One of the major challenges of apartment living in DC is that it's relatively unusual to have outdoor space. While most row houses have some kind of backyard, balcony, or patio space, older buildings are not likely to have anything of the sort, and there is an unfortunate dearth of building-maintained rooftop or patio grills. During my first two years in DC I lived in a row house on Capitol Hill which did have a backyard, and I grilled year round on a beat-up charcoal Weber regardless of the weather, mosquitos (of which there are millions), or humidity (oppressive). I've been backyard-less in Adams Morgan for three years though, and so when the caveman, gotta-cook-over-an-open-fire part of my brain really starts to light up, I need to take advantage of the good fortune of my friends.
Carne asada is a favorite of my friend Jeff, who lives in Brooklyn with his fiancée and a very nice ceramic charcoal grill. Carne asada, which literally translates to "grilled meat", is great because it's hard to mess up. Typically made with flank, skirt, or shell steak, a citrus-heavy marinade helps to tenderize the meat, which makes the steak a bit less tough than it might be otherwise. It's important to make sure not to marinate for too long or else that tenderness will become mushiness, but it's pretty forgiving. Also, go ahead and get half of your grill blazingly hot, because searing your steak is the way to go.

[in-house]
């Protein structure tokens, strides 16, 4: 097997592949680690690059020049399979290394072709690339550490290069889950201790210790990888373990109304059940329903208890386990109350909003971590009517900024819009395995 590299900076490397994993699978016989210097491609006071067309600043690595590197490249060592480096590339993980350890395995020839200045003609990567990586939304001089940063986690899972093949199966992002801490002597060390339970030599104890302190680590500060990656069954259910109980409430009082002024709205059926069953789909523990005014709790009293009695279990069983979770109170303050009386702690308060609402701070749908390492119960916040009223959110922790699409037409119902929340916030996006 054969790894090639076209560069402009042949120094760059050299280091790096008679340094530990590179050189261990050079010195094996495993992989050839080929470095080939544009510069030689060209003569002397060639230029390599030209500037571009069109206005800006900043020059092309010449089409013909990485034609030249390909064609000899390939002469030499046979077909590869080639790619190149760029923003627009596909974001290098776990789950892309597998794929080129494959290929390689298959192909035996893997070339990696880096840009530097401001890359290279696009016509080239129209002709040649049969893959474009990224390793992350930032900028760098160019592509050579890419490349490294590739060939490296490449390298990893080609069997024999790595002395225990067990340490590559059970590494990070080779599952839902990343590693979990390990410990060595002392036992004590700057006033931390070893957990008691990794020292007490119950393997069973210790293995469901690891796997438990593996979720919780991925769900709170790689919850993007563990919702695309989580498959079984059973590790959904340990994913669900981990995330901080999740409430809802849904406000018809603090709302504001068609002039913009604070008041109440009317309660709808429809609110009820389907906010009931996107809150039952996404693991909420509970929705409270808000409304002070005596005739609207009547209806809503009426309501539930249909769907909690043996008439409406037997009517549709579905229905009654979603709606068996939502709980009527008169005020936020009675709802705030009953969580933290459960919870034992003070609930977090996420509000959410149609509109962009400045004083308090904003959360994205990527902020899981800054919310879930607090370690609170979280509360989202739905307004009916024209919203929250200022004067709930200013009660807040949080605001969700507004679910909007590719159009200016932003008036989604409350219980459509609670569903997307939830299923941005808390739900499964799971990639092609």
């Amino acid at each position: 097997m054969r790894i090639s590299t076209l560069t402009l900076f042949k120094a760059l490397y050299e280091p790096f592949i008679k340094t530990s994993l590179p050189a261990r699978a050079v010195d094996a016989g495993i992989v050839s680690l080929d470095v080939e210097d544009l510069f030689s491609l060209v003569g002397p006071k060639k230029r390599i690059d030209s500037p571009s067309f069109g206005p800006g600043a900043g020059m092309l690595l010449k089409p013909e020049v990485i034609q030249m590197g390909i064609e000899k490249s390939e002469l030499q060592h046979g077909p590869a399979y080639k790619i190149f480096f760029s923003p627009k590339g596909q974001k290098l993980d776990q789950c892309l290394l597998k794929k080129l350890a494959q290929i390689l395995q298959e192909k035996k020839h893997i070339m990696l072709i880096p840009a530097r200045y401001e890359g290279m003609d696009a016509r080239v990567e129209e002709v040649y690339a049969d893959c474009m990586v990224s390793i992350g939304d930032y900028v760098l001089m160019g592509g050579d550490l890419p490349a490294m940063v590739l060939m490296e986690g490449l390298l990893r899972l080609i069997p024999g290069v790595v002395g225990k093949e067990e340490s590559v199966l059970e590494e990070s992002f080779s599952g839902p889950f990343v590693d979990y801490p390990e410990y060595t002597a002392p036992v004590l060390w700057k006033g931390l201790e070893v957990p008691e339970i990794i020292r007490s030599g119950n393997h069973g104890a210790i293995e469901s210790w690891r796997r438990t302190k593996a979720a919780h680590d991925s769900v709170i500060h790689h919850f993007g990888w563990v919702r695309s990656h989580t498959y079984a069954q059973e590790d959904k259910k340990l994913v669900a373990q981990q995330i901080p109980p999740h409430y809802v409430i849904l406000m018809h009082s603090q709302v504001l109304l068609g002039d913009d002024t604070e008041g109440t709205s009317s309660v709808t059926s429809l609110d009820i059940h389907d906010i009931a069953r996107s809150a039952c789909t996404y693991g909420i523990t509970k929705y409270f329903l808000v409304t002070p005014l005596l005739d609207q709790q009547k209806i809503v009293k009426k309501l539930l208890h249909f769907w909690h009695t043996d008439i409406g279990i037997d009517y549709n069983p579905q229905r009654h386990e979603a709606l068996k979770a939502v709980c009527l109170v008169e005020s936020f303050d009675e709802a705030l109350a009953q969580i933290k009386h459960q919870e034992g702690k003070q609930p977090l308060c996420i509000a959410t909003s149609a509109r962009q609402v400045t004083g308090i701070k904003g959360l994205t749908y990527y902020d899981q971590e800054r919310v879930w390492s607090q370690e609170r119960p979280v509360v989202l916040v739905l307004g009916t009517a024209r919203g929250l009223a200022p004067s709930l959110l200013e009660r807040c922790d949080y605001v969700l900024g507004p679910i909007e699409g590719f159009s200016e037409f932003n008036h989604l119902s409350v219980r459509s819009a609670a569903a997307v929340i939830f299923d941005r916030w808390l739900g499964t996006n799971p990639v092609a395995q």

You'll notice that this recipe calls for beer to be added to the marinade. There's some argument about how much this really adds to the flavor of the steak, but I would argue that grilling basically requires the consumption of beer anyway, and as long as the thing is open you might as well introduce some additional flavor and sugar to the marinade. This is the exact reason you should not use domestic beer though. Other than tasting like shit, mass market beer (of the Coors, Miller, Budweiser variety in particular) is basically just water with crap added to it. Using this type of beer will introduce only undesired flavor, and will also serve to basically just water down the marinade. If you really want to add a lighter beer, buy some Tecate and add that. During my most recent batch I used a couple of good glugs of a summer helles lager from Troegs and was quite pleased with the end result.